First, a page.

Since folks began speculating on Google's income and on its growth curve, the company has been routinely underestimated. You'll certainly read more newspaper stories about the risks facing the company, or predictions of the growth tailing off, than you will hear reminders that this AdWords phenomenon continues to blow the doors off expectations. Why does Google keep raking it in? The answer's still very simple. Search advertising works, and it's easy to prove as much. Some of Google's recent growth is in international markets. I'm not sure when the pundits are going to predict that tail-off, but given that many of these markets have barely dipped a toe into the water, we're looking at 100% annual growth in some of them for the foreseeable future.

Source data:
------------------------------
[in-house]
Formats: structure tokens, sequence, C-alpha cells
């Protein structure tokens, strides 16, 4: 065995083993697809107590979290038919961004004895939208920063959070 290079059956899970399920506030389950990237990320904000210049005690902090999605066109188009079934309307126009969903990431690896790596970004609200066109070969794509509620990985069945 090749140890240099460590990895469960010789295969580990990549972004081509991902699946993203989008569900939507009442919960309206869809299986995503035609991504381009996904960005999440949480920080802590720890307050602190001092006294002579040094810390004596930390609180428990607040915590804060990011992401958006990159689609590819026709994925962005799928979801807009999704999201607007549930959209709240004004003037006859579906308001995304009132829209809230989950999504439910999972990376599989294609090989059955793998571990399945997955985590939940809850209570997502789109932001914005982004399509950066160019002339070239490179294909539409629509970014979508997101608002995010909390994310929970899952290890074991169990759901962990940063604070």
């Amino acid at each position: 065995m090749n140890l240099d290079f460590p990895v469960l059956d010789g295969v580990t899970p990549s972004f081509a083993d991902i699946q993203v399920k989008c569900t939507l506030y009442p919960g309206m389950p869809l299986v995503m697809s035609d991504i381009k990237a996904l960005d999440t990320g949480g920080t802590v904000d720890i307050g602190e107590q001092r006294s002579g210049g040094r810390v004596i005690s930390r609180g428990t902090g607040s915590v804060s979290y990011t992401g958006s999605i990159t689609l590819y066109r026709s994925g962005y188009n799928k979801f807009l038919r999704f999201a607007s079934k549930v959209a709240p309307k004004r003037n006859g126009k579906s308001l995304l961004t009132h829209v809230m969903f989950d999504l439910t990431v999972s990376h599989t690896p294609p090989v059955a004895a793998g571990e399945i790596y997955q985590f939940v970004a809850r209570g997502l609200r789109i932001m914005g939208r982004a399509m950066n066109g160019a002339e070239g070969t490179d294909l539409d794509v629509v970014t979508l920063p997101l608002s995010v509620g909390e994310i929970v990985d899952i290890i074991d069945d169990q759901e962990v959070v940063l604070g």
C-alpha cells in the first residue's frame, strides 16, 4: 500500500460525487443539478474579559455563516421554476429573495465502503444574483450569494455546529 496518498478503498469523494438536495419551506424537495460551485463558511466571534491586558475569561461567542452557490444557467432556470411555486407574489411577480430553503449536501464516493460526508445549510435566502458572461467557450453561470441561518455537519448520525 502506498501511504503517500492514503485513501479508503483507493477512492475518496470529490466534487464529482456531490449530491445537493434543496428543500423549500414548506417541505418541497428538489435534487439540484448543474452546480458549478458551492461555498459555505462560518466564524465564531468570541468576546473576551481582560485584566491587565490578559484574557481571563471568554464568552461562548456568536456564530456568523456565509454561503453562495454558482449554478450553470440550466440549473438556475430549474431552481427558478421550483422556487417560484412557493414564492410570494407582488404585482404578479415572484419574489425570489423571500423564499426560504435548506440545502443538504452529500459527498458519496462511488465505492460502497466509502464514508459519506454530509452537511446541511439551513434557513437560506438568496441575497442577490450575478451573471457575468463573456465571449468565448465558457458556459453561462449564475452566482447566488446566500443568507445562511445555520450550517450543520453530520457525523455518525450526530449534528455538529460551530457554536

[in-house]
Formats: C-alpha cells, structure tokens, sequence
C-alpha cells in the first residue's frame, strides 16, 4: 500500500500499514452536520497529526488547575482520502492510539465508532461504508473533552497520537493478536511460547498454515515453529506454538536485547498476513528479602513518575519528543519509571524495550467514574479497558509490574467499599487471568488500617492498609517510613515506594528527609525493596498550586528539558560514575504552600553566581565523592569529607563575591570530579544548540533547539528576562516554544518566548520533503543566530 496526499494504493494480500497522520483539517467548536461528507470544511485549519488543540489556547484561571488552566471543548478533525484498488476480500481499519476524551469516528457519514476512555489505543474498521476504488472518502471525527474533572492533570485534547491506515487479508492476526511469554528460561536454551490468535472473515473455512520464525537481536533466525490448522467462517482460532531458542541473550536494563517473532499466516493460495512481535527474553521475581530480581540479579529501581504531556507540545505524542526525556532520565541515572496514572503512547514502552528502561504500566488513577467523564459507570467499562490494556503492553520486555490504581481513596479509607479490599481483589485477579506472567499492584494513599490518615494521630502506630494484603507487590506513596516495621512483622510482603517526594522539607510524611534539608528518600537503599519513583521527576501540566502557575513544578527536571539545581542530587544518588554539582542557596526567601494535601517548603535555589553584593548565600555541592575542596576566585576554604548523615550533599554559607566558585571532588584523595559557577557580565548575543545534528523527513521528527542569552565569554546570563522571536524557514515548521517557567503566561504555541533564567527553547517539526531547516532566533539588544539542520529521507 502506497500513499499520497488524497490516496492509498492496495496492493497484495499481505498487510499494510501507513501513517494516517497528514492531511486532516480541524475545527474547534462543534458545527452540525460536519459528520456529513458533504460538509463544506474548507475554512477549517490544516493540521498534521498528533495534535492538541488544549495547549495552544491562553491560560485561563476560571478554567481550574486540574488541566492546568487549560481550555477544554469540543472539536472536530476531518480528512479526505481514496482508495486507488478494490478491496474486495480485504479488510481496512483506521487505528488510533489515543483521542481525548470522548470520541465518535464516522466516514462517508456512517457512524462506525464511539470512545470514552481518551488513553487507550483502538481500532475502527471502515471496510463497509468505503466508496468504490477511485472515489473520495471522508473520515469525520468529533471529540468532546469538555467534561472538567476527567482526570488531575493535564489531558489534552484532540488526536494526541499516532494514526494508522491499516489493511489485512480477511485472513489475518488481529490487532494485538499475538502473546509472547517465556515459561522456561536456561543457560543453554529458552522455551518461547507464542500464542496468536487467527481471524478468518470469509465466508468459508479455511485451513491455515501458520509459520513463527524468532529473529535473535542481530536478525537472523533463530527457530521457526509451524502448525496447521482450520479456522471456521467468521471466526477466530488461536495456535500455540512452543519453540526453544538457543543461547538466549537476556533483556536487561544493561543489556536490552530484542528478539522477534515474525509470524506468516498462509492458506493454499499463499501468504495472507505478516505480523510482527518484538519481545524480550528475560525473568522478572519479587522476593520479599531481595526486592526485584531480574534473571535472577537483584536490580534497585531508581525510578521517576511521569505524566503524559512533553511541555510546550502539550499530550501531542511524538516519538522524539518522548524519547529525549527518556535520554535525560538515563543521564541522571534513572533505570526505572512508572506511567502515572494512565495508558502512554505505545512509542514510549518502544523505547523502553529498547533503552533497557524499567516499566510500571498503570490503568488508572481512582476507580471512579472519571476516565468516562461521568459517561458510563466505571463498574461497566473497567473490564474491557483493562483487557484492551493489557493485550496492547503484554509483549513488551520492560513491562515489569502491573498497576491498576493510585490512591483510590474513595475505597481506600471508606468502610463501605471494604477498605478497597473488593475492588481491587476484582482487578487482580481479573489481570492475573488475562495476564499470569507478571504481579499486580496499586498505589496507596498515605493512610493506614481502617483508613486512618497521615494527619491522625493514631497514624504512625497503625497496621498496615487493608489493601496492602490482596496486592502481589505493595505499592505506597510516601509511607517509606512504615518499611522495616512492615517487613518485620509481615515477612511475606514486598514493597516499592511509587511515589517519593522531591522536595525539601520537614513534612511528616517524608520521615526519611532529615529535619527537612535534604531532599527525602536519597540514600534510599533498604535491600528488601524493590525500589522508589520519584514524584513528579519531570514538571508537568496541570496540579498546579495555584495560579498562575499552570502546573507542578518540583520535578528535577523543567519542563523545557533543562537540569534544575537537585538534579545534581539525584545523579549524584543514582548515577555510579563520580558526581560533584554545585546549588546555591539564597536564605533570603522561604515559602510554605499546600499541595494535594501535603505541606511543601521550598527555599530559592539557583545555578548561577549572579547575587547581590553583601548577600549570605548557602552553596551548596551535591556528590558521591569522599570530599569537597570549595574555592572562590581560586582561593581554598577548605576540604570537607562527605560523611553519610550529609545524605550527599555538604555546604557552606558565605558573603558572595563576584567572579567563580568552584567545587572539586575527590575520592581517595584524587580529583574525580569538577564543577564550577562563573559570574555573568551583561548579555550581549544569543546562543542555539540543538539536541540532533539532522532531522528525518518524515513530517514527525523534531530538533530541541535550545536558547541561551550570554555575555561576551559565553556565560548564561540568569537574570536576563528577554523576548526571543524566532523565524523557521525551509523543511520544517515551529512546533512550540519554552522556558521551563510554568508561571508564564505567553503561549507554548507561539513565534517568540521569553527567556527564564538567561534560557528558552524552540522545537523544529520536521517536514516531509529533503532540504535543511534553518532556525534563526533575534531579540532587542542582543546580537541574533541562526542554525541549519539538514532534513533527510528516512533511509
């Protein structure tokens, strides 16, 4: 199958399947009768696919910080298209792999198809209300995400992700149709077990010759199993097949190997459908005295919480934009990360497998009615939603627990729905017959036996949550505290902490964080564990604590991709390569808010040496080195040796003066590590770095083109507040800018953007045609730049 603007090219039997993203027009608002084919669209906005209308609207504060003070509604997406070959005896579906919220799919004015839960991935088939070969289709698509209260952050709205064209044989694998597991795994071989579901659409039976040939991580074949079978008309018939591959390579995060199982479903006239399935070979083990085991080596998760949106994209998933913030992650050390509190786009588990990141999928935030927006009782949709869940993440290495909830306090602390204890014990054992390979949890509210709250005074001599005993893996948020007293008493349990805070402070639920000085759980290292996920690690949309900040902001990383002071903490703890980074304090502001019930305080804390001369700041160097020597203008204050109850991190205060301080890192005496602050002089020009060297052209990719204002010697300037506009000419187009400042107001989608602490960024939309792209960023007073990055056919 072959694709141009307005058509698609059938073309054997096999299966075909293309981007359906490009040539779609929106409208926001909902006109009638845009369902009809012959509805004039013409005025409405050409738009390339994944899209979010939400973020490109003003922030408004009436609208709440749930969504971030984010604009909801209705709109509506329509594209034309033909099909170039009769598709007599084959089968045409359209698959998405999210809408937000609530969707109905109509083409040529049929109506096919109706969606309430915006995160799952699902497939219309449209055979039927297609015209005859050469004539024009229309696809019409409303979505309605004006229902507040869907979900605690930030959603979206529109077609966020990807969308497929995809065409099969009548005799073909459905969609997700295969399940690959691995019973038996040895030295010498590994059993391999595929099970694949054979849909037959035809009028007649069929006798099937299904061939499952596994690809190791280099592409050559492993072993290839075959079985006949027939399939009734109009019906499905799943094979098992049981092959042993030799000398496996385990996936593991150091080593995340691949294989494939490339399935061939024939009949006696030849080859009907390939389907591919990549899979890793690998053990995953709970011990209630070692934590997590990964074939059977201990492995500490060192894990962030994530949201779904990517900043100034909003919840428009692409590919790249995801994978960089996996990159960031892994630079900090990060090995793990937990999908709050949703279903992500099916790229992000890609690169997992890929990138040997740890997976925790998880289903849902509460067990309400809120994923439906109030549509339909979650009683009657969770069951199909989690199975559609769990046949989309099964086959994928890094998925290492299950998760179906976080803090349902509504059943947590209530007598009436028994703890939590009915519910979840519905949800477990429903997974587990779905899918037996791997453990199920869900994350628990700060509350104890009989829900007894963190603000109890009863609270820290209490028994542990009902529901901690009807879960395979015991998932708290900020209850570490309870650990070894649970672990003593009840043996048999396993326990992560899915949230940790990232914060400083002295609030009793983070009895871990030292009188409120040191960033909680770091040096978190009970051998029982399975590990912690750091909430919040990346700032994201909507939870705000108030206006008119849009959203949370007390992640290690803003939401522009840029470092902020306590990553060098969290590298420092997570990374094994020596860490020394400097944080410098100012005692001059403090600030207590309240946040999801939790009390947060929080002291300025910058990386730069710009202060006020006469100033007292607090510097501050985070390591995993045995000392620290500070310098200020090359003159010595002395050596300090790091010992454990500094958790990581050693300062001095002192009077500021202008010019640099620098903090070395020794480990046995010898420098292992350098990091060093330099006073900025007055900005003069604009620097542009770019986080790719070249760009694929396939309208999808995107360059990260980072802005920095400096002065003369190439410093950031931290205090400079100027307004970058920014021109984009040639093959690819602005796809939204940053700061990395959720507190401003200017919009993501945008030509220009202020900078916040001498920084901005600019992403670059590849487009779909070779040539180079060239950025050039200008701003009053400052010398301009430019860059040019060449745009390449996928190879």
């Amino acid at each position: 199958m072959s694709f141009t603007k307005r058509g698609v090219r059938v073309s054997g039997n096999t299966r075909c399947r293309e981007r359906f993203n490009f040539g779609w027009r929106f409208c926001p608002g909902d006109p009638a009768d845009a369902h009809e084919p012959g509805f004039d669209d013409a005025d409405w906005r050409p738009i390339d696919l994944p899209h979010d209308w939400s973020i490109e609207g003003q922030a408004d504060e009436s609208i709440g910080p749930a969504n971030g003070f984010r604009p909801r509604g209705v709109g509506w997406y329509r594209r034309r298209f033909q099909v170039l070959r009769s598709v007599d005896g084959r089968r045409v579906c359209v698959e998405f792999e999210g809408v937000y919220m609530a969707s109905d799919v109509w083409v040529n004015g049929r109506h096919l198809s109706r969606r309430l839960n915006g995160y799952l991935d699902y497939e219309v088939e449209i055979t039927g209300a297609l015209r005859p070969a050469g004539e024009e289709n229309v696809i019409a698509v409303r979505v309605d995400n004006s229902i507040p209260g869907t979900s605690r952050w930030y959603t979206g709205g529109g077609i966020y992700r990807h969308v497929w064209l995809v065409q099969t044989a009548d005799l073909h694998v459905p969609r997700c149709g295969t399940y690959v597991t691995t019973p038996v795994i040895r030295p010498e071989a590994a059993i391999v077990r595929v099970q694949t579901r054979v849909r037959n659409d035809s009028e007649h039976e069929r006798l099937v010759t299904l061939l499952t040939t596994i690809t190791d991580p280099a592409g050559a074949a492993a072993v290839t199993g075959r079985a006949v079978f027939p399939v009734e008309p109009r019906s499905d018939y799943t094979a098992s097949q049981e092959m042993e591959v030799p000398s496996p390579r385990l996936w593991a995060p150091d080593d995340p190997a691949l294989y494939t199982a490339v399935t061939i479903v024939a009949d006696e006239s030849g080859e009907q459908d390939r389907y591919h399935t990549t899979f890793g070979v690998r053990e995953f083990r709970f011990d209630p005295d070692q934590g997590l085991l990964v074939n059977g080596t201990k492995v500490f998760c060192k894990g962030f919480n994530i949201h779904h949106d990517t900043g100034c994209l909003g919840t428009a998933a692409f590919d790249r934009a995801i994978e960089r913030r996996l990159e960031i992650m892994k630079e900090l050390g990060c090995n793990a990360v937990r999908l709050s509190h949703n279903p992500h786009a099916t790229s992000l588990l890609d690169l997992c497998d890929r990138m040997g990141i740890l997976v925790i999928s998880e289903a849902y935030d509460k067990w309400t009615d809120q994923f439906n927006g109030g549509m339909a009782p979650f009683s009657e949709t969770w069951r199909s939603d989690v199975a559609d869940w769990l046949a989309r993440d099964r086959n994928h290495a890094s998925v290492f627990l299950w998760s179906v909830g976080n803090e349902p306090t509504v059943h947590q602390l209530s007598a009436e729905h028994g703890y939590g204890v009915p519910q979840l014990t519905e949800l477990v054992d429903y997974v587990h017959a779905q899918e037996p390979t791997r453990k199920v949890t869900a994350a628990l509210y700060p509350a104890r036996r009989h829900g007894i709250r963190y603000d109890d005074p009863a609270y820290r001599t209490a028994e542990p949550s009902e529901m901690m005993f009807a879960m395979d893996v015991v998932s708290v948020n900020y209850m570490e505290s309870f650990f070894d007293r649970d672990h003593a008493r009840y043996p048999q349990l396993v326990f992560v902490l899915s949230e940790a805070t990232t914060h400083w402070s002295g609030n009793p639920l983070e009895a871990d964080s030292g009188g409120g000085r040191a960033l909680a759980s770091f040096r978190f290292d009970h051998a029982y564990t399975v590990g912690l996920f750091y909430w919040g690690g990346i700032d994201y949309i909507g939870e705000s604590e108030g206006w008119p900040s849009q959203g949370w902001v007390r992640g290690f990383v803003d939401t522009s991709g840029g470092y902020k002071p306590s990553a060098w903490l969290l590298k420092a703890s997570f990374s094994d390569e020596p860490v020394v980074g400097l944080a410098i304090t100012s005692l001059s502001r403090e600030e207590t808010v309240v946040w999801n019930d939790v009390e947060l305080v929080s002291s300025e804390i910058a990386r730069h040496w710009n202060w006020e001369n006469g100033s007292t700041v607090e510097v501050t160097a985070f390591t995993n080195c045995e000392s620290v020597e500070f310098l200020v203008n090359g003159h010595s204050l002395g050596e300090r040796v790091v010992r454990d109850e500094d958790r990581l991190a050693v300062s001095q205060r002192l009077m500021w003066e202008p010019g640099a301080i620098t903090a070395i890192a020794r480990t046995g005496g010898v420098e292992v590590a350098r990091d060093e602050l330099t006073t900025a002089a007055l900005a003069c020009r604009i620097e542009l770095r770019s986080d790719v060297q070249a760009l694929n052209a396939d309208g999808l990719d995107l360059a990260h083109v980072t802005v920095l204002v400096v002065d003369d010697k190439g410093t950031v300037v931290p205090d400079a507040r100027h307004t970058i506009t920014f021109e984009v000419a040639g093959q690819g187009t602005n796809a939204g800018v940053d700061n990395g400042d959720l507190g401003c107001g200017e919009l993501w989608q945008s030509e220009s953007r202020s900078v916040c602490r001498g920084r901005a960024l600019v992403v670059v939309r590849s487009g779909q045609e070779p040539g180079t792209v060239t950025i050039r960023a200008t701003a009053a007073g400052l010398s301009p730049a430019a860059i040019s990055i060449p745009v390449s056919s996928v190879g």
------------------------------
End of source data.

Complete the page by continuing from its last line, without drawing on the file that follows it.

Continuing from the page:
In any case, when even the harshest critics have dampened down their "tail-off" predictions to something like "growth may be as low as 30% by 2009," you know you've done pretty well. For the non-jaded among us, Google's ability to rack up $700 million in revenues in a quarter makes the ol' eyeballs pop out of the ol' head. Prediction: Q4 will make the ol' head spin.
As a non-US person, I can't buy shares in the IPO. Since so much of the hype is so negative right now, though, I'm almost glad of that fact. I'd love to see smart investors pick up some GOOG at bargain-basement prices if it goes through any rough patches in the next 12 months. Sometimes the best way to deal with hype -- be it positive or negative -- is to stick with your convictions. And keep the facts handy.